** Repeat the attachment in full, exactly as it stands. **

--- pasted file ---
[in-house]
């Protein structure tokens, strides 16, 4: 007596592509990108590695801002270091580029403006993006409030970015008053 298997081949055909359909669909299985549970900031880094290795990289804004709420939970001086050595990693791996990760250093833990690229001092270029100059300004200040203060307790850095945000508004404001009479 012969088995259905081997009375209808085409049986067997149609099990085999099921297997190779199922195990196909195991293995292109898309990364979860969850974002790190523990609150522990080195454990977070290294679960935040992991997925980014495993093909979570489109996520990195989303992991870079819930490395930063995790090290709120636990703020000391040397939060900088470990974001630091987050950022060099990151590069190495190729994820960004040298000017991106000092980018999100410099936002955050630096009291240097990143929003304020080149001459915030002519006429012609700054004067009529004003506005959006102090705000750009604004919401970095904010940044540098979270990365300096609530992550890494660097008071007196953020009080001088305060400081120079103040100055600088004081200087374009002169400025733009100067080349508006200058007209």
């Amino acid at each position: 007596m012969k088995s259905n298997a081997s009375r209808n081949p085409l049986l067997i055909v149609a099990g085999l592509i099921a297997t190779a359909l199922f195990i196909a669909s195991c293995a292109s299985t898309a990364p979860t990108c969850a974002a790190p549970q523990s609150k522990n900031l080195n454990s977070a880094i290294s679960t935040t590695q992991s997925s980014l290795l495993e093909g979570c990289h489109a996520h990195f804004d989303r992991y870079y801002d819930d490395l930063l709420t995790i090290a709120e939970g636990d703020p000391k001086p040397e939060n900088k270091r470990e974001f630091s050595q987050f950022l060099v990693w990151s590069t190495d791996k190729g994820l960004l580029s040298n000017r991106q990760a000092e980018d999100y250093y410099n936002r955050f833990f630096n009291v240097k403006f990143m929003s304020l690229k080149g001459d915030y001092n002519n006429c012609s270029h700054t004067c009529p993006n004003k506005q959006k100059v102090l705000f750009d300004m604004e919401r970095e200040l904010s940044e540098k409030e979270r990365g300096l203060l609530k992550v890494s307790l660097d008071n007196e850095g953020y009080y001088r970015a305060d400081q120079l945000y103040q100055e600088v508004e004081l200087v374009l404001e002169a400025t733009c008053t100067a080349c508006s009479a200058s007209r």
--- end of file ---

[in-house]
């Protein structure tokens, strides 16, 4: 007596592509990108590695801002270091580029403006993006409030970015008053 298997081949055909359909669909299985549970900031880094290795990289804004709420939970001086050595990693791996990760250093833990690229001092270029100059300004200040203060307790850095945000508004404001009479 012969088995259905081997009375209808085409049986067997149609099990085999099921297997190779199922195990196909195991293995292109898309990364979860969850974002790190523990609150522990080195454990977070290294679960935040992991997925980014495993093909979570489109996520990195989303992991870079819930490395930063995790090290709120636990703020000391040397939060900088470990974001630091987050950022060099990151590069190495190729994820960004040298000017991106000092980018999100410099936002955050630096009291240097990143929003304020080149001459915030002519006429012609700054004067009529004003506005959006102090705000750009604004919401970095904010940044540098979270990365300096609530992550890494660097008071007196953020009080001088305060400081120079103040100055600088004081200087374009002169400025733009100067080349508006200058007209």
């Amino acid at each position: 007596m012969k088995s259905n298997a081997s009375r209808n081949p085409l049986l067997i055909v149609a099990g085999l592509i099921a297997t190779a359909l199922f195990i196909a669909s195991c293995a292109s299985t898309a990364p979860t990108c969850a974002a790190p549970q523990s609150k522990n900031l080195n454990s977070a880094i290294s679960t935040t590695q992991s997925s980014l290795l495993e093909g979570c990289h489109a996520h990195f804004d989303r992991y870079y801002d819930d490395l930063l709420t995790i090290a709120e939970g636990d703020p000391k001086p040397e939060n900088k270091r470990e974001f630091s050595q987050f950022l060099v990693w990151s590069t190495d791996k190729g994820l960004l580029s040298n000017r991106q990760a000092e980018d999100y250093y410099n936002r955050f833990f630096n009291v240097k403006f990143m929003s304020l690229k080149g001459d915030y001092n002519n006429c012609s270029h700054t004067c009529p993006n004003k506005q959006k100059v102090l705000f750009d300004m604004e919401r970095e200040l904010s940044e540098k409030e979270r990365g300096l203060l609530k992550v890494s307790l660097d008071n007196e850095g953020y009080y001088r970015a305060d400081q120079l945000y103040q100055e600088v508004e004081l200087v374009l404001e002169a400025t733009c008053t100067a080349c508006s009479a200058s007209r």